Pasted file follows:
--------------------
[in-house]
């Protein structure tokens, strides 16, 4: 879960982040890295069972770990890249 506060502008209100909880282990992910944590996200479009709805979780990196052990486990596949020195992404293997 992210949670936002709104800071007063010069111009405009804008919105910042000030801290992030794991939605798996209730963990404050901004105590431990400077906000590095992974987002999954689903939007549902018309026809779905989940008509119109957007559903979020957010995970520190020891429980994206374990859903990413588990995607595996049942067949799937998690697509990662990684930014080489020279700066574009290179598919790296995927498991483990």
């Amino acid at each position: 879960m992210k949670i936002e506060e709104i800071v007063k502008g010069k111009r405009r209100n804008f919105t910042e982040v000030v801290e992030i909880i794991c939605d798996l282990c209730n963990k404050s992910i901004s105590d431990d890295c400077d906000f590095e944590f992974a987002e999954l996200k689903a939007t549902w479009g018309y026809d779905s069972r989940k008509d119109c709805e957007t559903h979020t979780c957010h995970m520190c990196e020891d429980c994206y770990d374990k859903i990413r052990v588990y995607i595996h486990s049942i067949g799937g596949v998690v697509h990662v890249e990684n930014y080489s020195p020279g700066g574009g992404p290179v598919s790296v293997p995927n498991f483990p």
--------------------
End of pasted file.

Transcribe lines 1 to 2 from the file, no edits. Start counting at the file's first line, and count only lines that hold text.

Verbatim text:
[in-house]
């Protein structure tokens, strides 16, 4: 879960982040890295069972770990890249 506060502008209100909880282990992910944590996200479009709805979780990196052990486990596949020195992404293997 992210949670936002709104800071007063010069111009405009804008919105910042000030801290992030794991939605798996209730963990404050901004105590431990400077906000590095992974987002999954689903939007549902018309026809779905989940008509119109957007559903979020957010995970520190020891429980994206374990859903990413588990995607595996049942067949799937998690697509990662990684930014080489020279700066574009290179598919790296995927498991483990």